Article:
This project will look at bird and pollinator response to prairie strips planted on commercial farm fields: for the farmland area converted, do the STRIPS actually provide a measurable, positive bird and pollinator response? Data on bird response will be collected via autonomous recording units, auditory and visual bird surveys, and nest searching and monitoring. Bee species richness and diversity data will be collected using pan traps, blue vane traps and sweep netting. Partners include the Des Moines Water Works, ISU Research and Demonstration Farms, the USDA Farm Service Agency, Whiterock Conservancy and 16 private farmers who are implementing STRIPS on their land.
Lisa Schulte Moore is an associate professor in ISU Natural Resource Ecology and Management. She has in-depth training in landscape ecology, particularly as applied to forest and avian ecology. Since joining the ISU faculty in 2003, she co-leads the Science-based Trials of Row-crops Integrated with Prairie Strips research team. She is a Fellow in the Aldo Leopold Leadership Program operated by the Stanford Woods Institute for the Environment and is a trustee in The Nature Conservancy of Iowa, and has been honored for her early accomplishments in teaching and research. Her degrees are in biology and forestry from the University of Wisconsin-Eau Claire, University of Minnesota-Duluth and University of Wisconsin-Madison.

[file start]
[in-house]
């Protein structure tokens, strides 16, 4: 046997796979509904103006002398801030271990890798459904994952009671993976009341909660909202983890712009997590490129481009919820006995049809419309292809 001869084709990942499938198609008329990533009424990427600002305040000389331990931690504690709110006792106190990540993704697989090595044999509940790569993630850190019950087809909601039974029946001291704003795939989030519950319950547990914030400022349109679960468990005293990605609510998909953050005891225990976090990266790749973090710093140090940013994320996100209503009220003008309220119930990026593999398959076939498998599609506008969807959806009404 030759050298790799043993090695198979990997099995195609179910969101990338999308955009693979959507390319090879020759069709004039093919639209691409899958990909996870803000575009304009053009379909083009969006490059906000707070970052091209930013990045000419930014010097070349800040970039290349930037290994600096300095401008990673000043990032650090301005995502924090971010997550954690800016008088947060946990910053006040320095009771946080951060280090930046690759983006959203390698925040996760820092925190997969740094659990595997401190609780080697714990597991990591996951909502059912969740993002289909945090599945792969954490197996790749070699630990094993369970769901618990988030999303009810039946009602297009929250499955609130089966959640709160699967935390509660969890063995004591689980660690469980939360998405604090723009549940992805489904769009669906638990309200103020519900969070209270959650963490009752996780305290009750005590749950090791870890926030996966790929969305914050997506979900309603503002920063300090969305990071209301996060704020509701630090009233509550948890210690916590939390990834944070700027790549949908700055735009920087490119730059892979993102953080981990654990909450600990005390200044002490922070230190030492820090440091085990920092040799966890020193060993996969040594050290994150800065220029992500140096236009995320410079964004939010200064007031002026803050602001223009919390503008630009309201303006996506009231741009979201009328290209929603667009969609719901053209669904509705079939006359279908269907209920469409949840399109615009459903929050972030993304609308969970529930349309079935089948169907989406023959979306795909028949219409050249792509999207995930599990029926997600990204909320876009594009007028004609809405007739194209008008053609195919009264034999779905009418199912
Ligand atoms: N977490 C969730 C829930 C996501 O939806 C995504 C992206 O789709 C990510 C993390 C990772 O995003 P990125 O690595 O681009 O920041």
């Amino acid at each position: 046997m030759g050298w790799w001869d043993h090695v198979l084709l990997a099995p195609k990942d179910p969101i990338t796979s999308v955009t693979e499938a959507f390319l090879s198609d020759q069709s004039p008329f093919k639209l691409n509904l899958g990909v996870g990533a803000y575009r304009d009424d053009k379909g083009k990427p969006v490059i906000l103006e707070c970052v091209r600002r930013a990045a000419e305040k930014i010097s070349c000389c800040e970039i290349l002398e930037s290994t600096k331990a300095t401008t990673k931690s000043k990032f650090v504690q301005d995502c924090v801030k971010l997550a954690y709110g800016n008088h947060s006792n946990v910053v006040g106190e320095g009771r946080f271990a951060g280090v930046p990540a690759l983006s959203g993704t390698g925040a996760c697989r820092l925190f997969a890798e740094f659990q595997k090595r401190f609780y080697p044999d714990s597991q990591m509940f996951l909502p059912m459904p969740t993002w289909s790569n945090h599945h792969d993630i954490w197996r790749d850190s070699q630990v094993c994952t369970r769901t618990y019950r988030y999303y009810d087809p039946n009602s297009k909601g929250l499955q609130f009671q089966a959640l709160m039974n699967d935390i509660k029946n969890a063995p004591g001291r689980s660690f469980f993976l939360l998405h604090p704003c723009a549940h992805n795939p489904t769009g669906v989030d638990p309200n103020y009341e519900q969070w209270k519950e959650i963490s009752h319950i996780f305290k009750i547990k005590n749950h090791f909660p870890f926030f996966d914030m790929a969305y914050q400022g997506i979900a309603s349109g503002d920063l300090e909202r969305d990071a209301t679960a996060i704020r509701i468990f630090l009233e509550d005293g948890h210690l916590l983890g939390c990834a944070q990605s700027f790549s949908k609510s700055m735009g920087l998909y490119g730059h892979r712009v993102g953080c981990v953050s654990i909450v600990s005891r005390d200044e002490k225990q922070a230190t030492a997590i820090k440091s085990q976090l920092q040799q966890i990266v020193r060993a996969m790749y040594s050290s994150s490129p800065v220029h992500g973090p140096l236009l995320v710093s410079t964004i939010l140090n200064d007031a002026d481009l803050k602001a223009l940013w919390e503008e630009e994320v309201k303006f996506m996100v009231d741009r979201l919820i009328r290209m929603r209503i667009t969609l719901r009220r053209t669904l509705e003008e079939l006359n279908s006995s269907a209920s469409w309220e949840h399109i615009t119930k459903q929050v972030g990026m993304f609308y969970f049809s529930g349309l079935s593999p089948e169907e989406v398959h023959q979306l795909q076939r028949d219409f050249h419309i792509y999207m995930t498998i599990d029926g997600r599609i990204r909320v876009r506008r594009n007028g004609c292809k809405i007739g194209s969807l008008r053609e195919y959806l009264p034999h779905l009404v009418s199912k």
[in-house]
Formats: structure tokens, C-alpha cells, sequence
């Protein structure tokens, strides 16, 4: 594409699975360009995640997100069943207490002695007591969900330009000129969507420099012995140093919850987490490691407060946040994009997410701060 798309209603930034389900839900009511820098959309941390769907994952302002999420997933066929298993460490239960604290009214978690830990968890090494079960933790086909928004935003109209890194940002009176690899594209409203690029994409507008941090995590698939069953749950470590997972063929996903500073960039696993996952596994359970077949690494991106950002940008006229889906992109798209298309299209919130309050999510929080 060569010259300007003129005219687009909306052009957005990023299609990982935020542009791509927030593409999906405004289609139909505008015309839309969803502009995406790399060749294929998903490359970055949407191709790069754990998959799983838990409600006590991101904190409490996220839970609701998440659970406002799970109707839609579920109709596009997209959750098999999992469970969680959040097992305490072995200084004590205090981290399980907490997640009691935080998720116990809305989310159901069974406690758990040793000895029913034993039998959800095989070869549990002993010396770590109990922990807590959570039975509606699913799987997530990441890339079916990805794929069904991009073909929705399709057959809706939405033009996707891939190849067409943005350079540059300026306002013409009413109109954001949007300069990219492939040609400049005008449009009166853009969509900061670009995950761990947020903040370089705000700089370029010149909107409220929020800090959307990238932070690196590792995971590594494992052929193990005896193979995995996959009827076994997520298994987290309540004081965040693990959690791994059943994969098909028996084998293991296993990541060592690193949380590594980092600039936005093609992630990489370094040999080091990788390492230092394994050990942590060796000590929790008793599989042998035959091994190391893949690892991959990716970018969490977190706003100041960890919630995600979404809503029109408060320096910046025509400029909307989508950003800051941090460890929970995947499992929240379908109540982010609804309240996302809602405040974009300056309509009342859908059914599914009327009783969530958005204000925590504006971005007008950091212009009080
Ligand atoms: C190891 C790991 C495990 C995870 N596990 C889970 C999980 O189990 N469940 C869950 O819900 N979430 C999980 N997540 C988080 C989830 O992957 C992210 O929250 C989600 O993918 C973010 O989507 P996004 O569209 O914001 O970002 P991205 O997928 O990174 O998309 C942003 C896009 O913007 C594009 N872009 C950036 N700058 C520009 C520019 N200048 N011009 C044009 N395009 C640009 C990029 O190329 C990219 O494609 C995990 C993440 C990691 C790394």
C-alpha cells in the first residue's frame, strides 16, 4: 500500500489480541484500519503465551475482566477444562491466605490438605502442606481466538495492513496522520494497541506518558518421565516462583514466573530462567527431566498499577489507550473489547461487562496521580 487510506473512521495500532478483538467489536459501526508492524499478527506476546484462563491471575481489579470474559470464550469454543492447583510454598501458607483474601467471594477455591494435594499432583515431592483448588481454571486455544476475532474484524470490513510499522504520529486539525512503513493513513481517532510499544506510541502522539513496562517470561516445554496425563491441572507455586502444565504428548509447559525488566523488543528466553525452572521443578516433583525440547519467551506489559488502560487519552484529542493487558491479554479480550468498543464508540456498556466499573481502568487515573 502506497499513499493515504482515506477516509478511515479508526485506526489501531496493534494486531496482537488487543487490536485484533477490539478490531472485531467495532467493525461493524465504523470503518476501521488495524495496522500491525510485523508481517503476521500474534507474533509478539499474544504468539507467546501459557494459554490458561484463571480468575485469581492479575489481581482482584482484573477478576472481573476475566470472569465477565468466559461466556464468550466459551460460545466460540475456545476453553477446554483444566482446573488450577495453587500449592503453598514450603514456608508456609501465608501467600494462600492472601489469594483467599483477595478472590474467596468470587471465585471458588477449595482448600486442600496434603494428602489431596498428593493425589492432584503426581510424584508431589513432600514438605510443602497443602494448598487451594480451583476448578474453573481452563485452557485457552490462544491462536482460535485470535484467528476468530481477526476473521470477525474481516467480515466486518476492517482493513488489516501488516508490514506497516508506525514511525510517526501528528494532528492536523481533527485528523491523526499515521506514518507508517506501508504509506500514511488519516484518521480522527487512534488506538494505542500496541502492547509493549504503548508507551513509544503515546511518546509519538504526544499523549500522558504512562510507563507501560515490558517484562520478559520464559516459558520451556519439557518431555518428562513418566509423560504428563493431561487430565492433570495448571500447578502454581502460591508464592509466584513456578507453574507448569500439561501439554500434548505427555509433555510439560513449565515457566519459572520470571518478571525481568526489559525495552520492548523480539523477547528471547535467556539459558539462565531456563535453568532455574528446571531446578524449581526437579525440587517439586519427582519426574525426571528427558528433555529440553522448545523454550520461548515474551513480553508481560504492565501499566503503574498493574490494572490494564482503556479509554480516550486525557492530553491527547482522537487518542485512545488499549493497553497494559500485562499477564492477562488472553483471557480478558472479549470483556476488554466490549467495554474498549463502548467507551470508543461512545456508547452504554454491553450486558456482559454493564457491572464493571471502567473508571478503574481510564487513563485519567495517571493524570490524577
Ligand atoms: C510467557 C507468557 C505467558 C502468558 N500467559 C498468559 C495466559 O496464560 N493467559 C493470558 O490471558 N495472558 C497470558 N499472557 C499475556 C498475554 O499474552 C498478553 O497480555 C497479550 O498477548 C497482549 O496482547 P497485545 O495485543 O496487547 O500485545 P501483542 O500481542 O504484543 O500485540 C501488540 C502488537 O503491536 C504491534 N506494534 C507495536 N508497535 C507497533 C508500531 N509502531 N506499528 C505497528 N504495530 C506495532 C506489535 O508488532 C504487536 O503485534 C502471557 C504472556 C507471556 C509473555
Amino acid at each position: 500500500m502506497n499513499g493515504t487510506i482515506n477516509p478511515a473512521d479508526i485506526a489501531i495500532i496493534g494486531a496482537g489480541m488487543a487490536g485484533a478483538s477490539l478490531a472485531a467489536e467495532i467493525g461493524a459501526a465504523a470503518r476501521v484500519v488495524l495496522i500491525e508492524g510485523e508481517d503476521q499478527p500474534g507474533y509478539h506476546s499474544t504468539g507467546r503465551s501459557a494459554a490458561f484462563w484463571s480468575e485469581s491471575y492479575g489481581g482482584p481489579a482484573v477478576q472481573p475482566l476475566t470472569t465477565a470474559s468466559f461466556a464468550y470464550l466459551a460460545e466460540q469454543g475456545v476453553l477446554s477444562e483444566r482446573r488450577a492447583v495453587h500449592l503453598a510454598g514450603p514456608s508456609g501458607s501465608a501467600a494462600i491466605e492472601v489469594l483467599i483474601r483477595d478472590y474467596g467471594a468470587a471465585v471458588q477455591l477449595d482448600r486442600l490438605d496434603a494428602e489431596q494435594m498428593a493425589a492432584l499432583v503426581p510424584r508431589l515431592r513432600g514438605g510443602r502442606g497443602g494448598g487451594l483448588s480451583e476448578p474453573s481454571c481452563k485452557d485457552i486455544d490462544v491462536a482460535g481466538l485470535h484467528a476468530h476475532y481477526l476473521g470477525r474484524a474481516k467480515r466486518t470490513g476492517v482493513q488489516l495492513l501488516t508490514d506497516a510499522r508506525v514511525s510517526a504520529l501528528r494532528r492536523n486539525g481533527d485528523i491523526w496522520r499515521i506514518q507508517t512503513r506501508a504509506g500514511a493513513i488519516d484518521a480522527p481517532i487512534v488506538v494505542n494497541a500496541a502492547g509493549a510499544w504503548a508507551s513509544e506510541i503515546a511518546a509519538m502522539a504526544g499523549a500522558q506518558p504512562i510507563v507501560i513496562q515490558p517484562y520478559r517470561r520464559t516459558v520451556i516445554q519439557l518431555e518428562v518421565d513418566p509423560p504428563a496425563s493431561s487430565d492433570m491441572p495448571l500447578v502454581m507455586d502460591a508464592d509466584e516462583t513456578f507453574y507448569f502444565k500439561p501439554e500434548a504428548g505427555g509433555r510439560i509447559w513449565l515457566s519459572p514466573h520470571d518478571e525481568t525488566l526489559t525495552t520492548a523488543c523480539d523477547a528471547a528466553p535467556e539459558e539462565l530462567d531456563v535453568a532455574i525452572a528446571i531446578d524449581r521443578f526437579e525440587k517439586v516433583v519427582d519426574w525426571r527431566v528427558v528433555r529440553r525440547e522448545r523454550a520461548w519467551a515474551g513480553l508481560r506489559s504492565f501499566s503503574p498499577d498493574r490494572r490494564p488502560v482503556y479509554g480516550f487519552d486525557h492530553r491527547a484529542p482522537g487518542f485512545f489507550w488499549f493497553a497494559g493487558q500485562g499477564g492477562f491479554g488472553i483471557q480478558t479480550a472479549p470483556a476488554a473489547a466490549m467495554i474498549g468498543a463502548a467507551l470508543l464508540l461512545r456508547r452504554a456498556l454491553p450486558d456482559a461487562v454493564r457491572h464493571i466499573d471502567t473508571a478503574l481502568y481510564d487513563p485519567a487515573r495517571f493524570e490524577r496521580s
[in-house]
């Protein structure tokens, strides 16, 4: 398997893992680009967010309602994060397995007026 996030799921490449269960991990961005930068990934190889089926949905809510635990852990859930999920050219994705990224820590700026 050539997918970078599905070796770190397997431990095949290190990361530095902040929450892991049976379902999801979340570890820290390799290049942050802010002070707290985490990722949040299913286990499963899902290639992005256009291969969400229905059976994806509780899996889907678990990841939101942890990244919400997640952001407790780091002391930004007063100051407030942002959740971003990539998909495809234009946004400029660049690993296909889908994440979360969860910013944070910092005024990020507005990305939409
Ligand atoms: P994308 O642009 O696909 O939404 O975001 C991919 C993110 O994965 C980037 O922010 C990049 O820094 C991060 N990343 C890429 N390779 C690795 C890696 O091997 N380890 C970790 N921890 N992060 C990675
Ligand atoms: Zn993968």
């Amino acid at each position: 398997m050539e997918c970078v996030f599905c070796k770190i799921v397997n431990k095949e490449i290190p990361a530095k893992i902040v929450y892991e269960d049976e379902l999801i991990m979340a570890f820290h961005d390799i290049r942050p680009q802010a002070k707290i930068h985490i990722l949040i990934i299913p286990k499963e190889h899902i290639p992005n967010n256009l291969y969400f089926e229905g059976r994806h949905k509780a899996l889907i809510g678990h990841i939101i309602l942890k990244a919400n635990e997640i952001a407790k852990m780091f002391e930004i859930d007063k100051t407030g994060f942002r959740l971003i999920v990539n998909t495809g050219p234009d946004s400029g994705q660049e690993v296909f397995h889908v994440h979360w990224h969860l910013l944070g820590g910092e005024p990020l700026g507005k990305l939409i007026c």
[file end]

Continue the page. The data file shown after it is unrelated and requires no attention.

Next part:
Mary Harris is adjunct assistant professor in ISU Natural Resource Ecology and Management where she teaches and leads the Harris Lab. Her training in biology, wildlife biology, integrated pest management and entomology is focused on pollinators and her research addresses issues of biodiversity, habitat quality and environmental hazards to pollinators in an agricultural setting. She’s currently a researcher and outreach team member for the STRIPS project, and is engaged in a Farm Service Agency effort to assess the efficacy of CRP contour strips in providing native bee habitat. With support from a founding partner in the Pollinator Partnership, Harris leads a honey bee study on neonicotinoid dust exposure from treated corn seed. She has an undergraduate degree in biology from the University of California-Los Angeles, master's degrees in wildlife biology and integrated pest management from the University of Montana and University of California-Riverside (respectively) and a Ph.D. in entomology from the University of Georgia.
Mark Klaver, ISU Natural Resource Ecology and Management
Matt Helmers, ISU Agricultural and Biosystems Engineering